Initially, the U.S. has assumed that a post-Saddam Iraq would be a grateful satrapy happy to provide a base for the projection of American power throughout the region. “Look back on the Philippines around the turn of the 20th century,” said General Jay Garner, the first American viceroy in Baghdad, setting out his vision of future U.S.-Iraqi relations. “They were a coaling station for the Navy, and that allowed us to keep a great presence in the Pacific. That’s what Iraq is for the next few decades: our coaling station that gives us great presence in the Middle East.”
Garner lasted all of three weeks in charge of Iraq’s reconstruction, before he was replaced by L. Paul Bremer, the counterterrorism expert best remembered for his catastrophic decision to disband the Iraqi military. Bremer’s had envisaged a three-year transition to democracy, during which time Iraq would be ruled by a government of Iraqis chosen in regional “caucuses” controlled by the U.S.
But Bremer’s transition plan, like Garner’s “coal station” fantasy and the strategic delusions of the Administration that sent both men to Iraq, failed to reckon with the Iraqi people, who had no intention of allowing their country to become a launching pad for U.S. projection of power in the Middle East, and weren’t about to accept Washington’s right to choose their government. Grand Ayatullah Ali Sistani, the most prominent spiritual leader of Iraq’s Shi’ite majority — who refused to ever meet with U.S. officials lest he be deemed to be legitimizing the occupation, although his rejection of the principle of clerical rule also made him a longtime rival to Iran’s ruling clerics — forced Washington’s hand. Sistani insisted that Iraqis be allowed to elect their own government, and brought hundreds of thousands onto the streets to back that demand, forcing even the U.S.-picked Governing Council to back away from Bremer’s plan.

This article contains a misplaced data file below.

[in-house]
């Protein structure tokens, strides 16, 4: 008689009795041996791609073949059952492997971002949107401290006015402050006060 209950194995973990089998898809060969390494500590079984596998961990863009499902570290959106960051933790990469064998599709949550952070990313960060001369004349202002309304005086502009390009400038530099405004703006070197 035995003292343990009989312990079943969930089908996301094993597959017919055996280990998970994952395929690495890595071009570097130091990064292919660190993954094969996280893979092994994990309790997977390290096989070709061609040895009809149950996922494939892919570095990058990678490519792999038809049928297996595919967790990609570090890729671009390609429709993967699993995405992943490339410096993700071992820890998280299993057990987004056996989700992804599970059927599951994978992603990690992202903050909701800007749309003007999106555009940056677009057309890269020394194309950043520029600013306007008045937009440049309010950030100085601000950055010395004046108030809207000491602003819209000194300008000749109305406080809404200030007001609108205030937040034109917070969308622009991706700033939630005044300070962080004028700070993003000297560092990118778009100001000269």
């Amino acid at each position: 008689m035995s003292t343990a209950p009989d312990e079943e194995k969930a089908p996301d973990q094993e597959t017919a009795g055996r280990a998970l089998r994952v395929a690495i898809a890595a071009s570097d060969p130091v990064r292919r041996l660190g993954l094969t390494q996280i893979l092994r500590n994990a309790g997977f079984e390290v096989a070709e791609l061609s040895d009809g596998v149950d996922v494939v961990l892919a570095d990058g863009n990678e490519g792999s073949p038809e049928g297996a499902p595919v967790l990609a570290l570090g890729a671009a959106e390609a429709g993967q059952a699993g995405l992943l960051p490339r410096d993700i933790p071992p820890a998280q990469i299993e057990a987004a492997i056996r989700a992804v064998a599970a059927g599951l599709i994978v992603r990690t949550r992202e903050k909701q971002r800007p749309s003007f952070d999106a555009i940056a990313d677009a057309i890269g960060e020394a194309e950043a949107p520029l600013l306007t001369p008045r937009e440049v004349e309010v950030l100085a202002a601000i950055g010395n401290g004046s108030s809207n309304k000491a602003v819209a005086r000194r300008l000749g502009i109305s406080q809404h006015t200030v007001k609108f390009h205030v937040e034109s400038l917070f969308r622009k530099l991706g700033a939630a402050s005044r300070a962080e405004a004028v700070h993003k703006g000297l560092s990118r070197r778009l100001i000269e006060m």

The rest, as they say, is history. Even with tens of thousands of U.S. troops in Iraq, Iran remained the key outside influence over Baghdad’s politics. After 2008, when President Bush signed the agreement that requires U.S. troops to leave Iraq by the end of this year, Washington’s lack of leverage in Baghdad became increasingly obvious.
The U.S. will likely maintain a presence through thousands of security contractors engaged by the State Department and as trainers on weapons systems purchased by the Iraqis. It is also likely to maintain a substantial covert presence, perhaps with a nod and wink from Maliki, to help his forces tackle their enemies — although they could become locked in an increasingly bitter battle with Iranian allies in the Iraqi military and among Shi’ite militias.
The situation in Iraq remains perilous on a number of fronts, with scope for an escalation in proxy warfare between Iran and Saudi Arabia translating into a revival of the sectarian civil war, tensions within the Iraqi military between veteran officers of Saddam’s mliitary and political appointees from the Shi’ite militias, Kurdish-Arab tensions in the north and more. But from Iran’s strategic perspective, the U.S. invasion of Iraq has worked out rather nicely thus far. It’s friends and allies are in power in Baghdad; its staunch enemies among Iraqis are in opposition. The prime security threat to Iran from Iraq would be the presence of U.S. forces. But they’re leaving, thanks in no small part to the opposition of Iran-allied Shi’ite political parties.
So why would Iran want to go and jeopardize those gains? It makes little sense for Iran to start a new war in Iraq when they’re arguably winning the peace.